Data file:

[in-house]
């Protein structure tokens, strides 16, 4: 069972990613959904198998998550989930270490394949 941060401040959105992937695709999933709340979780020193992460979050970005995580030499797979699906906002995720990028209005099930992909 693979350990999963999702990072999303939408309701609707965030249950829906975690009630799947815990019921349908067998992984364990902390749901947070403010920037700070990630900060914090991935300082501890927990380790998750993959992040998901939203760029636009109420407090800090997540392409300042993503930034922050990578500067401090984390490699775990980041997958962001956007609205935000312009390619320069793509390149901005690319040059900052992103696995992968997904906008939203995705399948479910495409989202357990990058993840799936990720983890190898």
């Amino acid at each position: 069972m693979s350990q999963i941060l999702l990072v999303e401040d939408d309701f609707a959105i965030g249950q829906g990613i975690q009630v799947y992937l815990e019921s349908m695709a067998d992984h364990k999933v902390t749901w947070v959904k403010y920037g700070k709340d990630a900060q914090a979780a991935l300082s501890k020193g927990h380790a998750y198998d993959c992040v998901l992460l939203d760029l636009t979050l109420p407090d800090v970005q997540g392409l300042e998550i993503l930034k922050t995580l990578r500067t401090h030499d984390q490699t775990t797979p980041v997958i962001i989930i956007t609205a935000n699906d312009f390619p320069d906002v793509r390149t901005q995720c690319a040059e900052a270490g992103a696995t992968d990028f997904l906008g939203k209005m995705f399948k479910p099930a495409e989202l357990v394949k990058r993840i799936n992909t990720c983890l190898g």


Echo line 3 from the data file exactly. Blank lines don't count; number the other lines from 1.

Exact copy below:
């Amino acid at each position: 069972m693979s350990q999963i941060l999702l990072v999303e401040d939408d309701f609707a959105i965030g249950q829906g990613i975690q009630v799947y992937l815990e019921s349908m695709a067998d992984h364990k999933v902390t749901w947070v959904k403010y920037g700070k709340d990630a900060q914090a979780a991935l300082s501890k020193g927990h380790a998750y198998d993959c992040v998901l992460l939203d760029l636009t979050l109420p407090d800090v970005q997540g392409l300042e998550i993503l930034k922050t995580l990578r500067t401090h030499d984390q490699t775990t797979p980041v997958i962001i989930i956007t609205a935000n699906d312009f390619p320069d906002v793509r390149t901005q995720c690319a040059e900052a270490g992103a696995t992968d990028f997904l906008g939203k209005m995705f399948k479910p099930a495409e989202l357990v394949k990058r993840i799936n992909t990720c983890l190898g």